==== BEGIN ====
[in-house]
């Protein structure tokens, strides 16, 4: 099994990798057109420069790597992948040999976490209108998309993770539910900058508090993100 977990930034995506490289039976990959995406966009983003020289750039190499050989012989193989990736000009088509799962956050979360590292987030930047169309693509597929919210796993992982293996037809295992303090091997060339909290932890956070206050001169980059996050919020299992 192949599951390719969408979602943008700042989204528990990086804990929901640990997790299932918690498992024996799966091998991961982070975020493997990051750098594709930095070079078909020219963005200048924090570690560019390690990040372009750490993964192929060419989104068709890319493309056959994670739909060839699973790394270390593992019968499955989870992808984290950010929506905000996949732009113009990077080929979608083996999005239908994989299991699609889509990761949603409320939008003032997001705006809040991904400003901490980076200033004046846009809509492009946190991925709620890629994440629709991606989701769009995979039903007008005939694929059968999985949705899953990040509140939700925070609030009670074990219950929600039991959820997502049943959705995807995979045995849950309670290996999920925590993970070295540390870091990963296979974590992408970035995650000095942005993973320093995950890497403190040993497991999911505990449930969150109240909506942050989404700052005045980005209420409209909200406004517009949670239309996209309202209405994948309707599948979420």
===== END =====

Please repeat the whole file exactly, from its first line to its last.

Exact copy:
[in-house]
């Protein structure tokens, strides 16, 4: 099994990798057109420069790597992948040999976490209108998309993770539910900058508090993100 977990930034995506490289039976990959995406966009983003020289750039190499050989012989193989990736000009088509799962956050979360590292987030930047169309693509597929919210796993992982293996037809295992303090091997060339909290932890956070206050001169980059996050919020299992 192949599951390719969408979602943008700042989204528990990086804990929901640990997790299932918690498992024996799966091998991961982070975020493997990051750098594709930095070079078909020219963005200048924090570690560019390690990040372009750490993964192929060419989104068709890319493309056959994670739909060839699973790394270390593992019968499955989870992808984290950010929506905000996949732009113009990077080929979608083996999005239908994989299991699609889509990761949603409320939008003032997001705006809040991904400003901490980076200033004046846009809509492009946190991925709620890629994440629709991606989701769009995979039903007008005939694929059968999985949705899953990040509140939700925070609030009670074990219950929600039991959820997502049943959705995807995979045995849950309670290996999920925590993970070295540390870091990963296979974590992408970035995650000095942005993973320093995950890497403190040993497991999911505990449930969150109240909506942050989404700052005045980005209420409209909200406004517009949670239309996209309202209405994948309707599948979420």